Global Witness co-founder Charmian Gooch is kicking ass and taking names. She begins her talk on global corruption by drawing you in with portraits of the outrageously wealthy, decadent and gluttonous. Gooch drops fact after appalling fact about how “far-away” countries are being robbed by the powerful and corrupt and how the international banking system enables them — and makes us all complicit. You’ll hang on her every word, for fear that she’ll implicate someone you know and you’ll miss it.
Charmian Gooch is a badass who doesn’t tolerate corruption at any level, no matter who is involved. So: Why the eff didn’t you watch this talk?
Stuart Firestein: The pursuit of ignorance
I know that I know nothing. I also know that I like to collect wise white-haired grandfather figures, and Stuart Firestein is an excellent addition. His talk on how science is basically just farting around in the dark is funny and philosophical and calls for “high-quality ignorance.” A great talk on how science is less an acquisition of a finite number of known facts and more a journey of questions, ignorance and unknowing.
This talk is about “high-quality ignorance.” So: Why the eff didn’t you watch it?
Iwan Baan: Ingenious homes in unexpected places
I first heard about the Zabbaleen — the trash-collecting Coptic community in Cairo that recycles 80 percent of what they find by allowing their pigs to forage through collected heaps – in 2009, during the swine flu scare, from a good friend studying in Cairo. She told me that the city had ordered that these pigs to be killed, meaning that the city would lose its extremely efficient recycling system, one of the best in the world. Now, I get to see the literally trashy world of the Zabbaleen through the eyes of Dutch photographer Iwan Baan. In a fascinating talk, he shows how disadvantaged communities — like that of the Zabbaleen — can become places of remarkable innovation and expressions of personal aesthetic. I also learned an important lesson from Baan: Every community needs a barber, be it a 45-story abandoned tower in Caracas Venezuela, or a floating village in Nigeria.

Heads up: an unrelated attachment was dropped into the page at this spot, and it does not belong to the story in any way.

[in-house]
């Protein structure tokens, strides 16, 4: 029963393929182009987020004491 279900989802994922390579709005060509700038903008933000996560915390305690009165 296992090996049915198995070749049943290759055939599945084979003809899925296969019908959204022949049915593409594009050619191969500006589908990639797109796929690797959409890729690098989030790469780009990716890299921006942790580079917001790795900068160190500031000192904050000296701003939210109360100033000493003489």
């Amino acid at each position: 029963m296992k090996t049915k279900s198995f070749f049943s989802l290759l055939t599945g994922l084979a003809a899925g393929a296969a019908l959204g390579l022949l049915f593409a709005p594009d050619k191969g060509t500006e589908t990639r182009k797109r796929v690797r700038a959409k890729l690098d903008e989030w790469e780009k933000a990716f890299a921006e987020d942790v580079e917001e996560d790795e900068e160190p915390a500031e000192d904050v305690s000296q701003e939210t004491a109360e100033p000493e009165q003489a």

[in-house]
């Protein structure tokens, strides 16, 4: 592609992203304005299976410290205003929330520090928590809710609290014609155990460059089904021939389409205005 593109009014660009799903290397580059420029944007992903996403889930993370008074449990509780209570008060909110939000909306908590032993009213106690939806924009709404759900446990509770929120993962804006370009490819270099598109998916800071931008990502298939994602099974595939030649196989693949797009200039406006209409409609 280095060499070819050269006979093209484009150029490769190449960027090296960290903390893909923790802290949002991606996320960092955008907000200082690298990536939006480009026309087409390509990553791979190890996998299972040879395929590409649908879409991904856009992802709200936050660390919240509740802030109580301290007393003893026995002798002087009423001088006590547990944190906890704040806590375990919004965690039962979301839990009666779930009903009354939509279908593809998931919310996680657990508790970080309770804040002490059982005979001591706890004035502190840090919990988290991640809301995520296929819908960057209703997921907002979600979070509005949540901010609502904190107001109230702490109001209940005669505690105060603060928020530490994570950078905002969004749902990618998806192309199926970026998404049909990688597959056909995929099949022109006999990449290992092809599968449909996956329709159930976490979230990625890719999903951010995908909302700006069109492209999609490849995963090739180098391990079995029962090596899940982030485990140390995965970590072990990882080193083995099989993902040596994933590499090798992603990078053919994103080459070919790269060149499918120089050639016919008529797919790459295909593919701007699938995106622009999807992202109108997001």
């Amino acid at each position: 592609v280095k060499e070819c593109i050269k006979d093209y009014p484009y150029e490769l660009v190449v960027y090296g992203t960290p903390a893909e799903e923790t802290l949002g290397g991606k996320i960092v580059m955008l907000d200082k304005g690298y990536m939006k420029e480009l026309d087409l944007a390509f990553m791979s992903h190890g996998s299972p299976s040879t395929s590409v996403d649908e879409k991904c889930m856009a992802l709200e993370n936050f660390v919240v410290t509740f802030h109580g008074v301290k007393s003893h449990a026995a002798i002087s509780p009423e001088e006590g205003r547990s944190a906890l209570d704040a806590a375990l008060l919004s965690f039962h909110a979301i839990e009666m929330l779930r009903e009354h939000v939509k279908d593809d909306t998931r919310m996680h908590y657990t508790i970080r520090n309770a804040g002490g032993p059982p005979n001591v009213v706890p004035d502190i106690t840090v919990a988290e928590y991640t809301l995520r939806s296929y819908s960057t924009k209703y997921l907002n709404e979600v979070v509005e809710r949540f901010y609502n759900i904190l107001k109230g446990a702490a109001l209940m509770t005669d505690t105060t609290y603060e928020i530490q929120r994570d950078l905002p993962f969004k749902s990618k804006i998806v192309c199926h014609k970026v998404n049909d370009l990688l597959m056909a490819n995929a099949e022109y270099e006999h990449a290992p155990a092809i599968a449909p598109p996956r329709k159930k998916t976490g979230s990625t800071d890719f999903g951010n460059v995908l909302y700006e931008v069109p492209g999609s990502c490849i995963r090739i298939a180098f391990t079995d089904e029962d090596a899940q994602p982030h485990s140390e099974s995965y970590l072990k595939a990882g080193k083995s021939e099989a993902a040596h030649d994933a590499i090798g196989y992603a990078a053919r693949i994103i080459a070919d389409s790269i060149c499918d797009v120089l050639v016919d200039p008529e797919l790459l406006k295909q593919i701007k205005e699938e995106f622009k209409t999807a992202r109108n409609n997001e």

This talk has people living underground and cows living inside apartments. So: Why the eff didn’t you watch it?
John McWhorter: Txtng is killing language. JK!!!
Linguist John McWhorter argues that texting is not a scourge, but a “linguistic miracle.” Breaking down the grammar of a typical text message, McWhorter argues that it’s more accurate to think of texting as “fingered speech,” more like a spoken language than a written one. He points out that across cultures, people are able to speak slangy, grammatically loose spoken sentences while still maintaining the ability to write in grammatically and syntactically accurate language. So, no worries, our kids aren’t going to live in a linguistic circus in 20 years.
John McWhorter makes linguistics fun and texting un-horrible. So: Why the eff didn’t you watch this talk?
Janette Sadik-Khan: New York’s streets? Not so mean any more